State of Nation Address impact on Department of Social Development; Committee Report on CDA Annual Report 2012/13

Social Development

18 March 2015
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Meeting Summary

The Department of Social Development (DSD) briefed the Committee on the social development Issues emanating from the 2015 State of the Nation Address (SONA). It was also privately briefed on the revised draft report on the 2012/13 annual report of the Central Drug Authority (CDA).

The DSD considered issues raised from the SONA, covering youth development, the rights of the disabled, social assistance, Early Child Development (ECD), the Isibindi Model, gender-based violence, the Expanded Public Works Programme (EPWP), social development in mining towns, the Household Food and Nutrition Strategy, the five-year plan against drug and alcohol abuse, and population matters. Associated with each of these matters, the DSD outlined strategic objectives within the Medium Term Strategic Framework (MTSF) of the Presidency.

Members raised questions about the sustainability and impact of certain campaigns to counter gender-based violence, such as the 365 Days of Activism. Additionally, there was considerable discussion about the universalisation of state pensions and the greater social security reforms looming. Issues were raised around the "soft targets", like the number of women accessing command centres, consistently set by the Department, as opposed to hard targets, like a specific percentage decrease in domestic violence cases. There was a debate on the Department’s mandate, with the Chairperson offering her understanding that the Department had migrated from a social work approach, to social development delivered to poor families so that they could lift themselves out of poverty using the DSD's help. This could include skills development, education, or any other support the Department could provide. This definition seemed satisfactory to all.

The Committee went over the draft report on the 2012/13 annual report of the Central Drug Authority (CDA), which had been revised by the CDA at the request of the Committee to include more detail and focus on substance abuse in South Africa.

The CDA served as a statutory body of 12 members from the private sector, 14 representatives of the national government departments, and three national government entities. It advised the Minister of Social Development for a period of five years, giving advice, arranging summits, overseeing anti-substance abuse activities, and giving effect to the National Drug Master Plan (NDMP). These efforts were aimed at fulfilling the mandate of reducing substance abuse in South Africa. The document highlighted targets set for 2012/13 and specific achievements for that period. Additionally, it listed general challenges it faced as a group, in addition to more specific challenges in municipalities and provinces. The CDA suggested some remedial actions, and the Committee responded with some observations, resolutions and recommendations.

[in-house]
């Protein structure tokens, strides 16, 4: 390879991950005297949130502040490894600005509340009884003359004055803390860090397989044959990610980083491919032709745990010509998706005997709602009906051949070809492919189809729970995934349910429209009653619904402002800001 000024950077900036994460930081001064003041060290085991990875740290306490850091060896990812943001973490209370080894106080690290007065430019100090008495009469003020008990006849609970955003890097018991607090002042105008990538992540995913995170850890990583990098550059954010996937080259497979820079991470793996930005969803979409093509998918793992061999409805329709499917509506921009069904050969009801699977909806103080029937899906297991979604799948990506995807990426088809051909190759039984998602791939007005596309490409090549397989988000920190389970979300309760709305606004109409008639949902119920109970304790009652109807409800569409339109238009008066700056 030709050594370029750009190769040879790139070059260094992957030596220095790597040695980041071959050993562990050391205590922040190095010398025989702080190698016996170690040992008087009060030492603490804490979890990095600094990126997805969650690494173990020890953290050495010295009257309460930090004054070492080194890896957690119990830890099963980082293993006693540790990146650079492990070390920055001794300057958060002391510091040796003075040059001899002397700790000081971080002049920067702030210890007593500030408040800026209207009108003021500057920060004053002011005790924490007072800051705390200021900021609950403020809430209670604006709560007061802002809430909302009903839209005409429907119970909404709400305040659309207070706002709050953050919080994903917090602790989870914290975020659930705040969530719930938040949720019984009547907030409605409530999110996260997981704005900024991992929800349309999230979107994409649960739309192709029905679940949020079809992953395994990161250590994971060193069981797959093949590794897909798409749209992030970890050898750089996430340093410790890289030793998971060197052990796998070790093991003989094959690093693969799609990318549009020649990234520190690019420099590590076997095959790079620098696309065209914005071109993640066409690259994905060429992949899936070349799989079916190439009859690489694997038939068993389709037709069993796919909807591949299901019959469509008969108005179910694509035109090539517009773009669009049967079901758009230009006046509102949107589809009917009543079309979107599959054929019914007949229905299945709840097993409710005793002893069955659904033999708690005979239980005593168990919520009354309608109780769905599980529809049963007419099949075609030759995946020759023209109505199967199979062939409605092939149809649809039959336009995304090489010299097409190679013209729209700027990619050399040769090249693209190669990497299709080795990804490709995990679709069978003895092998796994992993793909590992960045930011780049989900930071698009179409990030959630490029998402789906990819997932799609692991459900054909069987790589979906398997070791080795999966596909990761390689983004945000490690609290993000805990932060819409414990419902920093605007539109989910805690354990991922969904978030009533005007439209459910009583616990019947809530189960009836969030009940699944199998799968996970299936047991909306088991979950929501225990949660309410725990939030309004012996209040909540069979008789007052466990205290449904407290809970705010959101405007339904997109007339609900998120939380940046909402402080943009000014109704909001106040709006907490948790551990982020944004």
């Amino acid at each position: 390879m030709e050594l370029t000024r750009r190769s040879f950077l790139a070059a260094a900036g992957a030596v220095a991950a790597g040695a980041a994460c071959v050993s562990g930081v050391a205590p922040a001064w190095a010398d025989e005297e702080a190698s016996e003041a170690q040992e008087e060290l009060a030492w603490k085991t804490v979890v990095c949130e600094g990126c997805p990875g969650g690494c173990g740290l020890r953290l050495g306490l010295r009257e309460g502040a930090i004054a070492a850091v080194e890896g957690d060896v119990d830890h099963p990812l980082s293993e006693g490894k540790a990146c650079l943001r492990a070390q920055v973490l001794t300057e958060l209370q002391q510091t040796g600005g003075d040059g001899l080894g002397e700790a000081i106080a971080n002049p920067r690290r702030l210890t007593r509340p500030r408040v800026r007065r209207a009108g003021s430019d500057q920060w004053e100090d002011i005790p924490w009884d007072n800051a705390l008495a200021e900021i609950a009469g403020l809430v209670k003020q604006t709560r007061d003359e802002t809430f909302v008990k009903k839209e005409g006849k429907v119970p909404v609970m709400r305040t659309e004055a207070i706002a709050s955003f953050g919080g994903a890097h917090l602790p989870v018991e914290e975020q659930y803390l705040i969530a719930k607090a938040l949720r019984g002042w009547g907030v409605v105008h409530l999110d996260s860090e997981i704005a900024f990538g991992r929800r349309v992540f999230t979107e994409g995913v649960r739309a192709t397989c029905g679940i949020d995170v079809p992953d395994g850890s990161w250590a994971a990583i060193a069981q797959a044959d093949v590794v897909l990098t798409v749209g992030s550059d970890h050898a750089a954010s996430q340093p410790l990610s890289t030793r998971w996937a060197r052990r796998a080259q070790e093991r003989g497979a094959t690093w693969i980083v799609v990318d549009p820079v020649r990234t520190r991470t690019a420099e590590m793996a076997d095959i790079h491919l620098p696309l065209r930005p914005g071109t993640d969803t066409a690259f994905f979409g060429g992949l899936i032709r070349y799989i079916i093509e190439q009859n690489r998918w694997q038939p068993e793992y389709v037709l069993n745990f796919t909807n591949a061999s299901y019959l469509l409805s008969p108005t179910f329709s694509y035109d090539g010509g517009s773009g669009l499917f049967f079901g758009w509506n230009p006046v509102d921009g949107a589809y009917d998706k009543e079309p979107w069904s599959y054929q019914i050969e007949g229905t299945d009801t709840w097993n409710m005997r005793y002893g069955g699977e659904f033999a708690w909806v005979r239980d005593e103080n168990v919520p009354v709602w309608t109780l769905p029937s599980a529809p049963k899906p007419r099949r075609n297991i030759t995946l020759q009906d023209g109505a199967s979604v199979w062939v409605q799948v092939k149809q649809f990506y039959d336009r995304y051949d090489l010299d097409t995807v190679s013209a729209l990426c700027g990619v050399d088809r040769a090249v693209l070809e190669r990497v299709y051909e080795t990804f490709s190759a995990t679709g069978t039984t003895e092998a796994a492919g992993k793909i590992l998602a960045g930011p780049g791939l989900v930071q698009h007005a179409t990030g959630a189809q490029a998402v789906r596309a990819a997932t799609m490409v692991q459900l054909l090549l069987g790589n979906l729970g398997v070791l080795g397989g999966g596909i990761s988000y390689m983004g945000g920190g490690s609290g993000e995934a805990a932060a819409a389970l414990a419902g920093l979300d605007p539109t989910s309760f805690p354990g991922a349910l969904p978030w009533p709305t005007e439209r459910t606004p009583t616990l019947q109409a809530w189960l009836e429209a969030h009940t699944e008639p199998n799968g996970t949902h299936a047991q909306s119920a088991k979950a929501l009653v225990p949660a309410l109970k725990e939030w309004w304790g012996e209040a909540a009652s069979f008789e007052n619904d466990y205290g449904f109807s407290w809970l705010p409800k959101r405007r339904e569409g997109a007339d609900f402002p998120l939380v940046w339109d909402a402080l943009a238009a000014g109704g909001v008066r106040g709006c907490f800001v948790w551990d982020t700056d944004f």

Meeting report

Department of Social Development Social Development Issues emanating from SONA 2015

Ms Nelisiwe Vilakazi, Deputy Director General: Strategy and Organisational Transformation, DSD, briefed the Committee on the social development issues emanating from SONA 2015.

She outlined DSD strategic priorities within the Medium Term Strategic Framework (MTSF) of the Presidency. These priorities included reforming the social welfare sector, improving the provision of Early Childhood Development, deepening social assistance, extending the scope for social security, strengthening community development interventions, improving household food and nutrition security, establishing social protection services, and improving the lives of people with disabilities.

On issues of youth development, SONA had raised the need for a programme ensuring youth participation in pre-existing skills development programmes. MsVilakazi reported the DSD would contribute to youth development through leadership camps, and skills development through the DSD’s social work bursary programme, citing 7 000 youths participating in skills development programmes in 2015/16.

For the rights of persons with disabilities, SONA had mandated programmes to promote the empowerment and rights of persons with disabilities through development and implementation of legislation, policies, and programmes. The Department’s MTSF priorities were to ensure relevant and accessible skills development programmes and equal opportunities for productive and gainful employment for the disabled. There would also be advocacy programmes toward a more reformed and responsive service to the disabled and a strengthened NGO sector.  The Department would provide care services for children to reduce abuse and neglect.

In the field of social assistance, Ms Vilakazi referred to the SONA urgency to finalise policy discussions on a comprehensive social protection policy, covering all needy South Africans. The MTSF priorities to this regard were to deepen social assistance by expanding the provisions to those eligible, and to institute the social security system by 2019.

The Early Child Development (ECD) policy played a critical role in the foundation of human development, and the Department was leading and facilitating this work. The DSD planned to ensure effective implementation of the ECD policy by pursuing a number of planned targets in the upcoming years, including: